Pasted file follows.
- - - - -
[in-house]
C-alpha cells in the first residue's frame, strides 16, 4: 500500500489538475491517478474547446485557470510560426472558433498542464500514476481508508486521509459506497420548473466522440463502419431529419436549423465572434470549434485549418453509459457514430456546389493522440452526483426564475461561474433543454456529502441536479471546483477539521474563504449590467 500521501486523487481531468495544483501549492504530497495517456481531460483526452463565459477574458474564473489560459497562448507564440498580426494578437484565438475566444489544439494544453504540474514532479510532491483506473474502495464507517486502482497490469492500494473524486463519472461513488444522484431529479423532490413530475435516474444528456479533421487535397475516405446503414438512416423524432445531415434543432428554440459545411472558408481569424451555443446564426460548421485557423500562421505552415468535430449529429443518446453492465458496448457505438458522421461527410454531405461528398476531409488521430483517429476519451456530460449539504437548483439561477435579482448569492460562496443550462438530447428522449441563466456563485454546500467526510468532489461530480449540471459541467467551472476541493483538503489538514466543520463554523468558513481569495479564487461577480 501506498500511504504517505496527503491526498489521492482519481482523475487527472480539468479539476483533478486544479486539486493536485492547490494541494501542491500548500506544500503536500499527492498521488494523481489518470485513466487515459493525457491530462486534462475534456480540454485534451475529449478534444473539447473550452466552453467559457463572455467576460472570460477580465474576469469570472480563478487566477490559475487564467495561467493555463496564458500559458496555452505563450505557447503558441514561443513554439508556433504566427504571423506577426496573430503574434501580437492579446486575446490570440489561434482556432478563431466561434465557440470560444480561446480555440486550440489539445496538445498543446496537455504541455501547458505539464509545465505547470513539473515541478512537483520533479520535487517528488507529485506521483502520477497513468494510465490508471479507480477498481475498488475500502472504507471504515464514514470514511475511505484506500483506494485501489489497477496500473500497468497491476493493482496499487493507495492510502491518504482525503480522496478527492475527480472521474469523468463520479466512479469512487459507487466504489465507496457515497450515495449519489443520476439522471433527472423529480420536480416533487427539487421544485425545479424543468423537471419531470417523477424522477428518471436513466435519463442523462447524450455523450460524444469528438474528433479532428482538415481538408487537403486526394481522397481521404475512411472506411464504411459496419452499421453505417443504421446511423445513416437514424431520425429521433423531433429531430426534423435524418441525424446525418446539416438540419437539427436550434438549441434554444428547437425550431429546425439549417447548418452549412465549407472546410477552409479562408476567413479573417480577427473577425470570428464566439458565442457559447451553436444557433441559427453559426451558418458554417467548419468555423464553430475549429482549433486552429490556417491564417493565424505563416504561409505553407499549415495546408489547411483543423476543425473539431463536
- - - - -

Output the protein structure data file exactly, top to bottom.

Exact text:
[in-house]
C-alpha cells in the first residue's frame, strides 16, 4: 500500500489538475491517478474547446485557470510560426472558433498542464500514476481508508486521509459506497420548473466522440463502419431529419436549423465572434470549434485549418453509459457514430456546389493522440452526483426564475461561474433543454456529502441536479471546483477539521474563504449590467 500521501486523487481531468495544483501549492504530497495517456481531460483526452463565459477574458474564473489560459497562448507564440498580426494578437484565438475566444489544439494544453504540474514532479510532491483506473474502495464507517486502482497490469492500494473524486463519472461513488444522484431529479423532490413530475435516474444528456479533421487535397475516405446503414438512416423524432445531415434543432428554440459545411472558408481569424451555443446564426460548421485557423500562421505552415468535430449529429443518446453492465458496448457505438458522421461527410454531405461528398476531409488521430483517429476519451456530460449539504437548483439561477435579482448569492460562496443550462438530447428522449441563466456563485454546500467526510468532489461530480449540471459541467467551472476541493483538503489538514466543520463554523468558513481569495479564487461577480 501506498500511504504517505496527503491526498489521492482519481482523475487527472480539468479539476483533478486544479486539486493536485492547490494541494501542491500548500506544500503536500499527492498521488494523481489518470485513466487515459493525457491530462486534462475534456480540454485534451475529449478534444473539447473550452466552453467559457463572455467576460472570460477580465474576469469570472480563478487566477490559475487564467495561467493555463496564458500559458496555452505563450505557447503558441514561443513554439508556433504566427504571423506577426496573430503574434501580437492579446486575446490570440489561434482556432478563431466561434465557440470560444480561446480555440486550440489539445496538445498543446496537455504541455501547458505539464509545465505547470513539473515541478512537483520533479520535487517528488507529485506521483502520477497513468494510465490508471479507480477498481475498488475500502472504507471504515464514514470514511475511505484506500483506494485501489489497477496500473500497468497491476493493482496499487493507495492510502491518504482525503480522496478527492475527480472521474469523468463520479466512479469512487459507487466504489465507496457515497450515495449519489443520476439522471433527472423529480420536480416533487427539487421544485425545479424543468423537471419531470417523477424522477428518471436513466435519463442523462447524450455523450460524444469528438474528433479532428482538415481538408487537403486526394481522397481521404475512411472506411464504411459496419452499421453505417443504421446511423445513416437514424431520425429521433423531433429531430426534423435524418441525424446525418446539416438540419437539427436550434438549441434554444428547437425550431429546425439549417447548418452549412465549407472546410477552409479562408476567413479573417480577427473577425470570428464566439458565442457559447451553436444557433441559427453559426451558418458554417467548419468555423464553430475549429482549433486552429490556417491564417493565424505563416504561409505553407499549415495546408489547411483543423476543425473539431463536